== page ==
About a decade after Charles Eriksen's harsh critiques, N.F. Dixon also published a summary ofall the research up to that date. Dixon relied on the same information as Eriksen did, however interpreted it quite differently, concluding that without many doubts data was processed without awareness, however that it was a matter of reactions to stimuli that for some reason we could not notice.

This gave some credibility to the affirmations of Wilson Key, who set off a huge wave of fear about subliminal effects. This was built upon the fears created by social critic V. Packard, who had warned against the usage of psychology by advertising companies to produce advertisements. The wave of paranoia continues until this day.

The subliminal effect research has shifted its direction over time, and nowadays it is obvious that the mind do processes data consciously as well as unconsciously. Indeed, we have also discovered that conscious data processing has some distinct characteristics from u conscious data processing, both affectively and cognitively (feeling and thinking).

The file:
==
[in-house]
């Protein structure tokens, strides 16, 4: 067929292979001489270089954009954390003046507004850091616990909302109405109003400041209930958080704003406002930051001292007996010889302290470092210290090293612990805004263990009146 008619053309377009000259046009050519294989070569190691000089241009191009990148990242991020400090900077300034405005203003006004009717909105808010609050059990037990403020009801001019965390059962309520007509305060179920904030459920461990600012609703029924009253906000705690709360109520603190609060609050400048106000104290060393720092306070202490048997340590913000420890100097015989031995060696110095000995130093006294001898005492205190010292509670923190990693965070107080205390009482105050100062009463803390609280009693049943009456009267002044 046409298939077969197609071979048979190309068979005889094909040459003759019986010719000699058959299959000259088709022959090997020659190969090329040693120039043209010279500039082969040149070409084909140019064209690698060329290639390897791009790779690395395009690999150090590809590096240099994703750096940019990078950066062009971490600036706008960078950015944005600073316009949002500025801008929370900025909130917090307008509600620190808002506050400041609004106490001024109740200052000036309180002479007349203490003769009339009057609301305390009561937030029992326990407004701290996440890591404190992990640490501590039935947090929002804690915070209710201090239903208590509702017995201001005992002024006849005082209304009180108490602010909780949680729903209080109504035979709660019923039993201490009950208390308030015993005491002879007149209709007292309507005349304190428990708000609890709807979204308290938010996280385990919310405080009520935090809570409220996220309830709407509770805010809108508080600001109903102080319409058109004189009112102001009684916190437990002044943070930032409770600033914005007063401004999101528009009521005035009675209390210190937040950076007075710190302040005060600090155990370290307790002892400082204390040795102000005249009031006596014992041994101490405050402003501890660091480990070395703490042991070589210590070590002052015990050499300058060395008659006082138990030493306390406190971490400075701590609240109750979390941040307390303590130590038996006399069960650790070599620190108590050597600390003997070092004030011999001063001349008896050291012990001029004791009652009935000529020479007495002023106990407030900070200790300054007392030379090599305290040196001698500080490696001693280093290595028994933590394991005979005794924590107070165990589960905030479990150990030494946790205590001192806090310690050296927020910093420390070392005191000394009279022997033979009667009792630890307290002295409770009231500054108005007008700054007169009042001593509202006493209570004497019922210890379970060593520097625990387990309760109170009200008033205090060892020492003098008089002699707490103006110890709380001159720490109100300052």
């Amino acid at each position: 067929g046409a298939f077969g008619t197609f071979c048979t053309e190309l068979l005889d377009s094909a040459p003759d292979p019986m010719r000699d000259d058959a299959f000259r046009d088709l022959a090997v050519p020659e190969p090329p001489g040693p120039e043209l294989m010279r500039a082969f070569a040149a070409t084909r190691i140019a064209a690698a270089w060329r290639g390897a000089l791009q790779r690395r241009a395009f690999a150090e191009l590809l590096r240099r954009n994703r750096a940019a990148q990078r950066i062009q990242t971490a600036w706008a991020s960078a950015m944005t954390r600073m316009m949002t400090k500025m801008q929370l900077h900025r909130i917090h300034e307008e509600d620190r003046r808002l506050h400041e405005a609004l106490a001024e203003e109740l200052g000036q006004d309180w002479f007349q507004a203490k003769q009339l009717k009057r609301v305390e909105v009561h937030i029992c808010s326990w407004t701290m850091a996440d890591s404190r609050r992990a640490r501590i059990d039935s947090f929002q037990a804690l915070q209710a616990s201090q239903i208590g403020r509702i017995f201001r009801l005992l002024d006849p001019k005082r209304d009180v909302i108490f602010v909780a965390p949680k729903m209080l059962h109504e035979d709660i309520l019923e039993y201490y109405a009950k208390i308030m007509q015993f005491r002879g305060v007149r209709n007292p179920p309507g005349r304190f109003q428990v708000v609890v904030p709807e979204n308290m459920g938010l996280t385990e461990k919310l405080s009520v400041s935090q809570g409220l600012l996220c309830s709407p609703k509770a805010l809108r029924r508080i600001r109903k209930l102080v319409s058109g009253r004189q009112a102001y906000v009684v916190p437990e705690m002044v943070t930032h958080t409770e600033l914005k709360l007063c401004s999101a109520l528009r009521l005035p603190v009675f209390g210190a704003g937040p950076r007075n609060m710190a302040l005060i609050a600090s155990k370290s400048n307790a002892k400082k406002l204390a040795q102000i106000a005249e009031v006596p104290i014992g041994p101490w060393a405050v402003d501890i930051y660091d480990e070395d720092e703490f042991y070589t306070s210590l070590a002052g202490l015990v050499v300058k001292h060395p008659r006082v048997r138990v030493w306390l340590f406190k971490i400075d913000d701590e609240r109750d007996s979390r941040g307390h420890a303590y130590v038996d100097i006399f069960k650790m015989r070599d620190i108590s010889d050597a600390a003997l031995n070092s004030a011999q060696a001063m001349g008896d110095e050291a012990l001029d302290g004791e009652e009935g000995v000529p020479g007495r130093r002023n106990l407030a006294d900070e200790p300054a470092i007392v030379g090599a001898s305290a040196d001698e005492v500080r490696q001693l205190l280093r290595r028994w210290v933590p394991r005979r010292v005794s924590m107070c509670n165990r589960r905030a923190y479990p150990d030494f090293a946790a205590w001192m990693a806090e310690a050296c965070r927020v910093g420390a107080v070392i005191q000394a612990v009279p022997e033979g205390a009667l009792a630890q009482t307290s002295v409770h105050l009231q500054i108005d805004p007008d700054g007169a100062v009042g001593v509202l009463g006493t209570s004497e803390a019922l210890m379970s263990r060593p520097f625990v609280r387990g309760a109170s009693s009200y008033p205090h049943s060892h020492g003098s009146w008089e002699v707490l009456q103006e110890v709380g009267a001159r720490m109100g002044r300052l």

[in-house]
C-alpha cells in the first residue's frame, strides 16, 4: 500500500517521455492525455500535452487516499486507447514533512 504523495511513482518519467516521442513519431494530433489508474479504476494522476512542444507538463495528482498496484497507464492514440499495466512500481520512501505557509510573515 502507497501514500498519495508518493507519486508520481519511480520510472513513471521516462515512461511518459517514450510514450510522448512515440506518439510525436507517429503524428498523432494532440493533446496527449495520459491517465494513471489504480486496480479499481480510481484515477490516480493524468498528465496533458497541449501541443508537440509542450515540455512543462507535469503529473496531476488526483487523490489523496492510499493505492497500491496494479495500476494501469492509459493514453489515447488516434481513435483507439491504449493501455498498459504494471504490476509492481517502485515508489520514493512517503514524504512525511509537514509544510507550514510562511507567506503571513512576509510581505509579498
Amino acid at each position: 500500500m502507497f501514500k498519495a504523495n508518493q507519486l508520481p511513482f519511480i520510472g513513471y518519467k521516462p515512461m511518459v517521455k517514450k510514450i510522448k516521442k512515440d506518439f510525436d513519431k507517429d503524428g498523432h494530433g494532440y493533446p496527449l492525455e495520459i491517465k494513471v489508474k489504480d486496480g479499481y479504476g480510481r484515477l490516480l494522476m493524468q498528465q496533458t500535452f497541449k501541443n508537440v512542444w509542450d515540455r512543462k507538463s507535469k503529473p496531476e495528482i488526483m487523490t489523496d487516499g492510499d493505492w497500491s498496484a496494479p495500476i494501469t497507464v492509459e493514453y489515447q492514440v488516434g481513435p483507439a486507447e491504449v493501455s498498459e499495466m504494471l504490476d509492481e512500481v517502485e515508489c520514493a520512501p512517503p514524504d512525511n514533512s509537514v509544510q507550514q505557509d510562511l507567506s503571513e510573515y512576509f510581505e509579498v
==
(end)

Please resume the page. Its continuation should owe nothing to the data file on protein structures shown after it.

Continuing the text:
When we observe some scene, we can notice some figure against a screen background. We can notice just one interpretation at a given time, as demonstrated by different perceptual illusions, like reversible figures. If we bring the scene to our awareness, our mind patterns the stimuli, according to the way we interpret the scene. This is a well-stablished principle of psychology.

However, what the subliminal experiments has demonstrated was that we indeed perceive patterns in the figureas well as in the ground , al though we may not notice the patterns in the ground. Unconscious processing of features does not actually require patterning of figure-ground organizations that conscious processing requires. This is what makes unconscious perception so distinct from conscious processing.